USS Portland in the Red Sea, October 2021 USS Portland in the Red Sea, October 2021. Photo: US Navy / Flickr / CC BY 2.0 DEED

John Rees asks whether the Gaza war will engulf the entire Middle East

Long before it hit mainstream news headlines in the last few days, a conflict has been raging in the Red Sea which could transform Israel’s war on Gaza into a regional conflict. In mid-October, the Houthi movement in Yemen, which controls much of the country, fired drones and cruise missiles at Israel. It took the firepower of the USS Carney, a US warship in the Red Sea, to stop the missiles hitting their target.

The exchange was fleetingly reported in the Western press, but what was not reported was that the battle took place over eight hours. A subsequent missile battle lasted even longer, nine hours.

In the meantime, Houthi missiles have had to be intercepted in outer space, the first ever such encounter, by Israeli defence systems. But it’s what is happening in the sea lanes on the planet below, rather than explosions in space, that is altering the dynamic of the Gaza war.

Yemen commands the access to the Red Sea which itself leads to the Suez Canal. This carries 15% of global shipping. The Houthis are currently stopping all shipping heading to Israeli ports until aid is delivered to Palestinians in Gaza. In a daily series of actions (see map 1) they have redirected tankers and freighters which are Israel bound. They have boarded, captured, and fired missiles at ships that do not respond to their instructions.

The campaign has been devastatingly effective. The world’s largest shipping firms, including Maersk, Belgium’s Euronav, Taiwan’s Evergreen, and Germany’s Hapag Lloyd have abandoned the Red Sea route. So has oil giant BP. The alternative route around South Africa adds thousands of miles, weeks of time, and millions of pounds to shipping costs. Container shipment prices, oil prices, and marine insurance rates are already on the rise.

In response, the United States has launched a whole new military alliance: Operation Prosperity Guardian. Its allies include the UK (without parliamentary agreement), France, Italy, Spain, Bahrain, and the Seychelles. Netanyahu is threatening President Biden that if the US does not act against Yemen, then Israel will. The US aircraft carrier Eisenhower is now in the area, adding to the already substantial Western armada in the sea lanes (see map 2). Both British and French ships have been engaged in firefights with the Houthis.

Escalating war

The widening of the conflict, which the anti-war movement warned against from the very start of the war on Gaza, is replete with dangers. The Houthis are allied with Iran, and this conflict threatens to break the agreement between Iran and the US to stay out of the Gaza conflict. Even more seriously from the US’s point of view, the Houthis will not be an easy opponent. They are battle hardened by their years-long war with Saudi Arabia, a war which even the Western-armed Saudis have had to admit is a failure. Indeed, both the Saudis and the UAE have refused the US invitation to join Operation Prosperity Guardian, because it threatens the uneasy truce with the Houthis. In any case, the Houthis have threatened to hit Saudi oil fields in retaliation for any action taken against them.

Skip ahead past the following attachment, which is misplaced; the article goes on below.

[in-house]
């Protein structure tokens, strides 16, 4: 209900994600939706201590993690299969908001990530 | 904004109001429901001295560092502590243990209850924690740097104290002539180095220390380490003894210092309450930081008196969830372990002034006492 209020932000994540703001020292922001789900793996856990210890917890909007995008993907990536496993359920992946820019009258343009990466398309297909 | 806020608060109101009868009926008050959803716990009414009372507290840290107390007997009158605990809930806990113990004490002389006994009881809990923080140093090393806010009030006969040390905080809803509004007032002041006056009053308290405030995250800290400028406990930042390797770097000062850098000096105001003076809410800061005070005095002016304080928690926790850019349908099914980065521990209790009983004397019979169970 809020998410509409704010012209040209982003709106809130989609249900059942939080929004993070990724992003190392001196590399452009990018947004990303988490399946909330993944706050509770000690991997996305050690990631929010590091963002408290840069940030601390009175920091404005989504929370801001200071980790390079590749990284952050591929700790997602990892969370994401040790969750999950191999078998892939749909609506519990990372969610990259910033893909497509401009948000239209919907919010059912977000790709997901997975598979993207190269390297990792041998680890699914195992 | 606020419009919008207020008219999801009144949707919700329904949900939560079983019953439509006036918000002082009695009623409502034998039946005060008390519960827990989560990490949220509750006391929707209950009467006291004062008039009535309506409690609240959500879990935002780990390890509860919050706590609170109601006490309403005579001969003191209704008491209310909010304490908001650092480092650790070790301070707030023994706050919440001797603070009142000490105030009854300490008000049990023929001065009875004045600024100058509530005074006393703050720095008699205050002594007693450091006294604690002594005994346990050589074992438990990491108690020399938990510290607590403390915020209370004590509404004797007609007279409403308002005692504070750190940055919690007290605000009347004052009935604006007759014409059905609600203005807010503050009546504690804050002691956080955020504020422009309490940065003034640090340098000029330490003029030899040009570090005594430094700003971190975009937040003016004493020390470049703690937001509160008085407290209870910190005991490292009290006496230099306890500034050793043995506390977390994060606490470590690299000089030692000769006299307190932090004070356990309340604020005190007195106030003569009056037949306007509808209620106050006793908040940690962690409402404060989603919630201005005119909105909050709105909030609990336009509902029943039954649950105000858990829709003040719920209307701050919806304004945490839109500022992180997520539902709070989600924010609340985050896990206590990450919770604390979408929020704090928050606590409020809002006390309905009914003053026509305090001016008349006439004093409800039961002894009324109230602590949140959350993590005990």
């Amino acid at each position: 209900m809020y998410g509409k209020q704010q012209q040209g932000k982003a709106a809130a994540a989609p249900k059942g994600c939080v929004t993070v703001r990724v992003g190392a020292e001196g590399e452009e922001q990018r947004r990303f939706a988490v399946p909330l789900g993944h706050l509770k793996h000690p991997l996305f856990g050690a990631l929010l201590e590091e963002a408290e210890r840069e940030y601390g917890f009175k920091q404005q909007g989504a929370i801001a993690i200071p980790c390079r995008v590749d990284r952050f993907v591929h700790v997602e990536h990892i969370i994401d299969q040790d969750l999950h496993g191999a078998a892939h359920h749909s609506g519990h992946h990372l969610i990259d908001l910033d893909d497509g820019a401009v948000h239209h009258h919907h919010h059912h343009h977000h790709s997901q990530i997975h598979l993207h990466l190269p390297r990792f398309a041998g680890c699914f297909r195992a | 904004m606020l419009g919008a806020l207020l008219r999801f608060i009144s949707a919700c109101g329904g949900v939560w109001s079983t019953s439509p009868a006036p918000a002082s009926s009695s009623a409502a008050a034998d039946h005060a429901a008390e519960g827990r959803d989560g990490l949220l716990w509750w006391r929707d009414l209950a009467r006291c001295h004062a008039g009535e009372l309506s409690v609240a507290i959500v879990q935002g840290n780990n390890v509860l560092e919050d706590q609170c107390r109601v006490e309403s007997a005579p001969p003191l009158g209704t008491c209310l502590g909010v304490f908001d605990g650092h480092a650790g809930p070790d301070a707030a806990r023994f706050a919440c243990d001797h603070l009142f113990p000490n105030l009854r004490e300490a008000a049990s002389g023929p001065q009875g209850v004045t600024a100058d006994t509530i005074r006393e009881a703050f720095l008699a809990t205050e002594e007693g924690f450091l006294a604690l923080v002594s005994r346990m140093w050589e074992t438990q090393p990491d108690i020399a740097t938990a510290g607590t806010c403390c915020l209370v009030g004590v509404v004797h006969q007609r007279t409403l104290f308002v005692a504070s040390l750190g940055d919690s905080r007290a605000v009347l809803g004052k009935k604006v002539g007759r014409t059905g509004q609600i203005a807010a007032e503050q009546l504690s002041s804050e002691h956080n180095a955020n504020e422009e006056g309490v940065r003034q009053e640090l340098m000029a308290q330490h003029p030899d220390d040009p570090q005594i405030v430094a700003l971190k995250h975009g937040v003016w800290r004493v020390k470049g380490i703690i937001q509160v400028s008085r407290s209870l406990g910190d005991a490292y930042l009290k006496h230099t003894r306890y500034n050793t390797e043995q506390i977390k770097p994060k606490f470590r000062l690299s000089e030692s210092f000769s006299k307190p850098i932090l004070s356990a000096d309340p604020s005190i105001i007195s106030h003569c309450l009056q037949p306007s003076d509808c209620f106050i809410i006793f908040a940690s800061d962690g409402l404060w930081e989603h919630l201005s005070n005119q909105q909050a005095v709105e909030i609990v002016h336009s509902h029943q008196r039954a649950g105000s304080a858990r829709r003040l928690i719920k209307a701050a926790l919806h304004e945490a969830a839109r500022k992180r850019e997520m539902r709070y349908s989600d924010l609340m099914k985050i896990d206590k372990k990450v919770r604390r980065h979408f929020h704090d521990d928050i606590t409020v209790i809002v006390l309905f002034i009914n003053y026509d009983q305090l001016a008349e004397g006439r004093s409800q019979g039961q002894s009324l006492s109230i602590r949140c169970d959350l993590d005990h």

And any widening of the conflict in the Red Sea will have other repercussions. A second under-reported conflict in southern Lebanon has been accelerating in recent weeks. Hezbollah has been engaged with the Israelis since the start of the Gaza war. But in the last few days, the Israeli Minister of War has told the Iran-allied group to withdraw from southern Lebanon or the Israeli military will attack them. This, combined with the deterioration of the situation in the Red Sea, will increase the likelihood of Iran agreeing to support a more offensive strategy by both the Houthis and Hezbollah.

Finally, and again massively under-reported, the Iraqi resistance, under a pro-Iranian Iraqi government, has been carrying out a sustained campaign of attacks on US bases both in Iraq and Syria. In many ways, the US is now seeing the Iraq War chickens coming home to roost. It lacks the allies it once had, and some retained allies are now very nervous about the widening conflict. Its enemies are both ideologically and actually battle hardened against it. And Israel, its garrison state in the Middle East, under the extreme-right leadership of Netanyahu, is more difficult to control than ever before.

In the wider world, the US is bleeding credibility with everyone but its most servile allies, as successive UN votes have demonstrated. And the popular revulsion at what Israel is doing with US encouragement is already at levels only previously reached in opposition to the Vietnam and Iraq wars.

The stakes in this conflict are much higher than they were when it began. It is an existential conflict for Gazans, possibly for all Palestinians. But it now seems that it poses similar threats for many millions more.

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John Rees

John Rees is a writer, broadcaster and activist, and is one of the organisers of the People’s Assembly. His books include ‘The Algebra of Revolution’, ‘Imperialism and Resistance’, ‘Timelines, A Political History of the Modern World’, ‘The People Demand, A Short History of the Arab Revolutions’ (with Joseph Daher), ‘A People’s History of London’ (with Lindsey German) and The Leveller Revolution. He is co-founder of the Stop the War Coalition.